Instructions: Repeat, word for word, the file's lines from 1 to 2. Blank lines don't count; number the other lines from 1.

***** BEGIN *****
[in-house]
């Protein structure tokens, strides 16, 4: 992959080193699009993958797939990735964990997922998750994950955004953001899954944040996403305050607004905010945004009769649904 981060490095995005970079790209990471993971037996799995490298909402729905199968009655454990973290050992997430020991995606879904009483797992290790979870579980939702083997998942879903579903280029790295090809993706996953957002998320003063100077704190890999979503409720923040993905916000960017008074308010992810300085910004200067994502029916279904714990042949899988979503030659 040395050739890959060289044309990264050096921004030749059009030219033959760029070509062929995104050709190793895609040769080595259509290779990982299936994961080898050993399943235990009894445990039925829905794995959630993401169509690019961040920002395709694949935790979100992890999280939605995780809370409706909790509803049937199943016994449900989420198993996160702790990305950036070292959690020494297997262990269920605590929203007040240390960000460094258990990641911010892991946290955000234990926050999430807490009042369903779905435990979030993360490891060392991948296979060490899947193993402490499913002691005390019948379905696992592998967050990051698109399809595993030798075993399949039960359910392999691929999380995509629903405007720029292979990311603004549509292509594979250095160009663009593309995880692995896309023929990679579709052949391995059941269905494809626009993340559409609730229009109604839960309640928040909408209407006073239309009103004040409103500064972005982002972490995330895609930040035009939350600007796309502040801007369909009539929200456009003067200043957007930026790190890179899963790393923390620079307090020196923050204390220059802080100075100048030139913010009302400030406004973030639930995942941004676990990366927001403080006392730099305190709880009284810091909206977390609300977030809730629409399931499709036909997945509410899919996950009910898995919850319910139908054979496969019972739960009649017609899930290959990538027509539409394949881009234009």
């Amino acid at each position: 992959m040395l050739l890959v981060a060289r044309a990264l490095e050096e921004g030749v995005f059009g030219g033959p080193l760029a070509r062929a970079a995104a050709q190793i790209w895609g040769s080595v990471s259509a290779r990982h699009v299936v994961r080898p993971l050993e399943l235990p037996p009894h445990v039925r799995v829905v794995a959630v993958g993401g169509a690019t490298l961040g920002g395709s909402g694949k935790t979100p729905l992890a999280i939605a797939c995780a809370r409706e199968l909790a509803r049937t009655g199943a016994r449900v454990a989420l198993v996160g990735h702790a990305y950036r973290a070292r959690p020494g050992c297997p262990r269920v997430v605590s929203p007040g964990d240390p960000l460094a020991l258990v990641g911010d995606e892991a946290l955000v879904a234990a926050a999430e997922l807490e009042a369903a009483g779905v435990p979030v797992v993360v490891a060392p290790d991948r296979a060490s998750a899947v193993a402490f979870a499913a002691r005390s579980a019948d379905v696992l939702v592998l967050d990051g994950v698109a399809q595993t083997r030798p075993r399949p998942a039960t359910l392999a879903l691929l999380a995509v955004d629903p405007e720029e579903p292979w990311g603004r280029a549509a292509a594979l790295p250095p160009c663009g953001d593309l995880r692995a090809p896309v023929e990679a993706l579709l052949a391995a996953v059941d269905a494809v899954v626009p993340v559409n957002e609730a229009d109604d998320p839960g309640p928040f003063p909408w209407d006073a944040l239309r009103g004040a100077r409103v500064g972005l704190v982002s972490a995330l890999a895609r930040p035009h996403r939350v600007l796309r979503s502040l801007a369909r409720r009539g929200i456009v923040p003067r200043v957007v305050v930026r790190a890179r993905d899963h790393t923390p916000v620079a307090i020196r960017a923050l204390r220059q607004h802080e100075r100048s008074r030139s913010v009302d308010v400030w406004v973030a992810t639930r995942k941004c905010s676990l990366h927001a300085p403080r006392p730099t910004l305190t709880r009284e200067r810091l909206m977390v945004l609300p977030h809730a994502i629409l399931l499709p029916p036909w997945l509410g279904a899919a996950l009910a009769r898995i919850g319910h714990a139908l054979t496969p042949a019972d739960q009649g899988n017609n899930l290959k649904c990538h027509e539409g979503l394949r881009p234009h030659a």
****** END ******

[in-house]
């Protein structure tokens, strides 16, 4: 992959080193699009993958797939990735964990997922998750994950955004953001899954944040996403305050607004905010945004009769649904 981060490095995005970079790209990471993971037996799995490298909402729905199968009655454990973290050992997430020991995606879904009483797992290790979870579980939702083997998942879903579903280029790295090809993706996953957002998320003063100077704190890999979503409720923040993905916000960017008074308010992810300085910004200067994502029916279904714990042949899988979503030659 040395050739890959060289044309990264050096921004030749059009030219033959760029070509062929995104050709190793895609040769080595259509290779990982299936994961080898050993399943235990009894445990039925829905794995959630993401169509690019961040920002395709694949935790979100992890999280939605995780809370409706909790509803049937199943016994449900989420198993996160702790990305950036070292959690020494297997262990269920605590929203007040240390960000460094258990990641911010892991946290955000234990926050999430807490009042369903779905435990979030993360490891060392991948296979060490899947193993402490499913002691005390019948379905696992592998967050990051698109399809595993030798075993399949039960359910392999691929999380995509629903405007720029292979990311603004549509292509594979250095160009663009593309995880692995896309023929990679579709052949391995059941269905494809626009993340559409609730229009109604839960309640928040909408209407006073239309009103004040409103500064972005982002972490995330895609930040035009939350600007796309502040801007369909009539929200456009003067200043957007930026790190890179899963790393923390620079307090020196923050204390220059802080100075100048030139913010009302400030406004973030639930995942941004676990990366927001403080006392730099305190709880009284810091909206977390609300977030809730629409399931499709036909997945509410899919996950009910898995919850319910139908054979496969019972739960009649017609899930290959990538027509539409394949881009234009």